Here, we report a novel DNA cleavage reaction induced by 5-ethynyluracil. The reaction occurs in a methylamine aqueous solution to cause DNA cleavage at a nucleotide containing 5-ethynyluracil. One of the cleavage products is a 5′-phosphorylated DNA fragment which is favourable for enzymatic ligation. We applied the reaction to the cleavage of PCR-amplified DNA fragments and showed the resulting DNA fragments can be concatenated. The DNA cleavage requires only the addition and removal of methylamine enabling a simple procedure for DNA concatenation. Sequencing results also indicate that the mutagenicity of 5-ethynyluracil might be low as would be expected given its structural similarity to thymine (Figure 1).

Materials and Methods

General

DNA oligonucleotides were synthesized on an NTS H-6 DNA/RNA synthesizer. Analysis and purification of DNA oligonucleotides by reversed-phase HPLC was carried out on a CHEMCOBOND 5-ODS-H column (10 mm×150 mm) with a Gilson Chromatograph, Model 305. Flow rate of the solvent for HPLC was 3.0 mL•min−1. Detection wavelength of the UV detector for HPLC analysis was 254 nm. MALDI TOF mass spectra were measured with a Shimadzu AXIMA Assurance. DNA concentration was calculated from UV absorbance at 260 nm [11]. Molar extinction coefficients of DNA oligonucleotides were calculated by regarding 5-ethynyluracil as thymine.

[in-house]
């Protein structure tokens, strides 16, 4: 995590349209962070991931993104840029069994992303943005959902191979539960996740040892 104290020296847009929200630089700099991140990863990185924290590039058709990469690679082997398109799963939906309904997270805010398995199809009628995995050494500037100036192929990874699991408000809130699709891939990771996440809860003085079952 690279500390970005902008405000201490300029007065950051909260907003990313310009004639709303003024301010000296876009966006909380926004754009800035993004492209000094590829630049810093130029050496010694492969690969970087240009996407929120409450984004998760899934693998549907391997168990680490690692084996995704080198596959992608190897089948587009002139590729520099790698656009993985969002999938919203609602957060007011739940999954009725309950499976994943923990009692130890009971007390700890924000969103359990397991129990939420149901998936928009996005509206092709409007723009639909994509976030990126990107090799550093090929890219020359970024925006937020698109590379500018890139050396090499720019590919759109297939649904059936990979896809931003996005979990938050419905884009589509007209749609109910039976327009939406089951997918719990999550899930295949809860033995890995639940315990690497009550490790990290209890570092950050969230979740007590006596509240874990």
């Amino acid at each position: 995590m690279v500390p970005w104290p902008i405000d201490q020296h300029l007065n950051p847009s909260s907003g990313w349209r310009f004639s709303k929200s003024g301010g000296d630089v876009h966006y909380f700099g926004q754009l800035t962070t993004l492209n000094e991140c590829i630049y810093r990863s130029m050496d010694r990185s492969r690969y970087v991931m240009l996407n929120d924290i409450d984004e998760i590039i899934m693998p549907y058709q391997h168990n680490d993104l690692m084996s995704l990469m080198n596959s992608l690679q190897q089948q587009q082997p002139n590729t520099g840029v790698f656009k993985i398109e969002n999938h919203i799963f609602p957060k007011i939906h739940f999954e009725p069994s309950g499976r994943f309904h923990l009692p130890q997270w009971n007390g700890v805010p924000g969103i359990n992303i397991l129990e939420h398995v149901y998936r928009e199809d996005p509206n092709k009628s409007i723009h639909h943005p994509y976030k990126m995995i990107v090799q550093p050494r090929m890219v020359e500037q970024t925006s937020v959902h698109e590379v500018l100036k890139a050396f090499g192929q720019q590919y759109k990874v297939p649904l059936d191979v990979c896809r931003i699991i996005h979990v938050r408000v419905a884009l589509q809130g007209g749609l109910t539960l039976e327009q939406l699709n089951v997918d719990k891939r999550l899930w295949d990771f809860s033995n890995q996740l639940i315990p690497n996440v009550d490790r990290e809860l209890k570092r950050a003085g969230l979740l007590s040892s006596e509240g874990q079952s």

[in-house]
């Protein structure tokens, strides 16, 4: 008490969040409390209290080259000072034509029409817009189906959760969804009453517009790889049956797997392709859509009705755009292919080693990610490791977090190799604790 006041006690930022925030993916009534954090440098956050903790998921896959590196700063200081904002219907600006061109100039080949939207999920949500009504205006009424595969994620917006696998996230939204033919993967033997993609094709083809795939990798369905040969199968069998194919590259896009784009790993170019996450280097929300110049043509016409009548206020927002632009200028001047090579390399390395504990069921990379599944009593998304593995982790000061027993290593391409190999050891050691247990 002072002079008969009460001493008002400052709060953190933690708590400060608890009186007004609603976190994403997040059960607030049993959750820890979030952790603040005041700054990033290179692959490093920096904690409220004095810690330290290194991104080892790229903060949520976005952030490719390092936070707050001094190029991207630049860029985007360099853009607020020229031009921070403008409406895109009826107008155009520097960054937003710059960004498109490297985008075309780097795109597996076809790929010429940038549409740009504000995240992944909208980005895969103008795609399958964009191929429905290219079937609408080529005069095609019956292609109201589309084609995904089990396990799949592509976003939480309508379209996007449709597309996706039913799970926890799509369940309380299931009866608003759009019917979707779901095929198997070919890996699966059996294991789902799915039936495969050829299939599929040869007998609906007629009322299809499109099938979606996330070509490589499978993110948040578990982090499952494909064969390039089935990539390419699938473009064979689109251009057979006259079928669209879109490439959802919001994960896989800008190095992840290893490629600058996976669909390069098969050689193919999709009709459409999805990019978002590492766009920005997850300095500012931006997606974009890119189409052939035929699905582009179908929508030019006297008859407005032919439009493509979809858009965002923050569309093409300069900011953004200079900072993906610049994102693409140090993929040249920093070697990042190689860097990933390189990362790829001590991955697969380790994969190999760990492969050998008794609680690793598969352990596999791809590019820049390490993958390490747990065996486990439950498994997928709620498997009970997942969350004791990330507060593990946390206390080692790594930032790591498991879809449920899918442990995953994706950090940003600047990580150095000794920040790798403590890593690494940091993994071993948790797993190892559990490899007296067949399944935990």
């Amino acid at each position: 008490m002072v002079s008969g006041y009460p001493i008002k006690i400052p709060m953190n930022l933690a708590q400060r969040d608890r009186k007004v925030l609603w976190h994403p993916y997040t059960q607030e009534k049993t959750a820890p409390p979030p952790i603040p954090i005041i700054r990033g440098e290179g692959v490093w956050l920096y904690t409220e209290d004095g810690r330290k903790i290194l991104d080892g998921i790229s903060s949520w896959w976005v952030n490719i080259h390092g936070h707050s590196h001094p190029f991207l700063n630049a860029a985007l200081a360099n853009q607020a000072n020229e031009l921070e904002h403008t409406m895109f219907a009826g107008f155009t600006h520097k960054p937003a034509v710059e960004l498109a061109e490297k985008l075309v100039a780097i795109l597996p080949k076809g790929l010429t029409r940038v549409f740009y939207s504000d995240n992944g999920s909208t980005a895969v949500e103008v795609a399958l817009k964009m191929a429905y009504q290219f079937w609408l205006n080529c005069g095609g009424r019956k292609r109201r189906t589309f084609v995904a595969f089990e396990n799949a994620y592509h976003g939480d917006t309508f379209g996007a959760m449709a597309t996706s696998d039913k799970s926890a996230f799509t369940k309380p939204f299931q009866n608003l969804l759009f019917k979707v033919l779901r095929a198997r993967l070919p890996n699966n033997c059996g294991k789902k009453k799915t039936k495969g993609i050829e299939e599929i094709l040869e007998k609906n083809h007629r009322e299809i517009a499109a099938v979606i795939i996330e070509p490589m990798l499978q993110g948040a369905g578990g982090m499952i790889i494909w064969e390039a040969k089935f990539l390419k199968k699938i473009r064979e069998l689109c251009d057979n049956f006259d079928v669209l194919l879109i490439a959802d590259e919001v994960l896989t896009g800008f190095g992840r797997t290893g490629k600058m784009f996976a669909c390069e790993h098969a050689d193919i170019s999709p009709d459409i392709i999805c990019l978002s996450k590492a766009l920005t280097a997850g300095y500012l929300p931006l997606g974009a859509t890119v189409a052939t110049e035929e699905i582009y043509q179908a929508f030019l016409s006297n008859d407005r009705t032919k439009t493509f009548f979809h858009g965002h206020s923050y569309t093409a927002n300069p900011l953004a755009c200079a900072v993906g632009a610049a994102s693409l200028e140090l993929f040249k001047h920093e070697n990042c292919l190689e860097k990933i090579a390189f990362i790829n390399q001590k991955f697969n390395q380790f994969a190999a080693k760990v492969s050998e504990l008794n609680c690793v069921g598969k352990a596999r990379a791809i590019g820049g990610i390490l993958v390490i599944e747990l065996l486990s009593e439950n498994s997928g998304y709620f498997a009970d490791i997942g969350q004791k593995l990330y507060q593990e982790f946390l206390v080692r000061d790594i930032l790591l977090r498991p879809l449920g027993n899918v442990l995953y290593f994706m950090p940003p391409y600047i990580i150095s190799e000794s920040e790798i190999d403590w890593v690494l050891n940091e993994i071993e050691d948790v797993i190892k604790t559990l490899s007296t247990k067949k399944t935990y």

Cleavage of DNA oligonucleotides

Synthesis of DNA oligonucleotides containing 5-ethynyluracil is described in the Supporting Information (Method S1) [12], [13]. The same volume of 28% NH3aq or 40% MeNH2aq was added to the aqueous solution of DNA oligonucleotides (100 μM) in a screw-cap tube for the DNA cleavage. After incubation at 70, 37, or 25 °C, methylamine in the reaction solutions was removed by speed-vac. The residue was directly analysed by reversed-phase HPLC with a linear gradient over 20 minutes from 5 to 20% CH3CN in 50 mM ammonium formate (AF). The cleavage products were purified by reversed-phase HPLC, desalted and identified by MALDI TOF mass spectrometry (Data S1).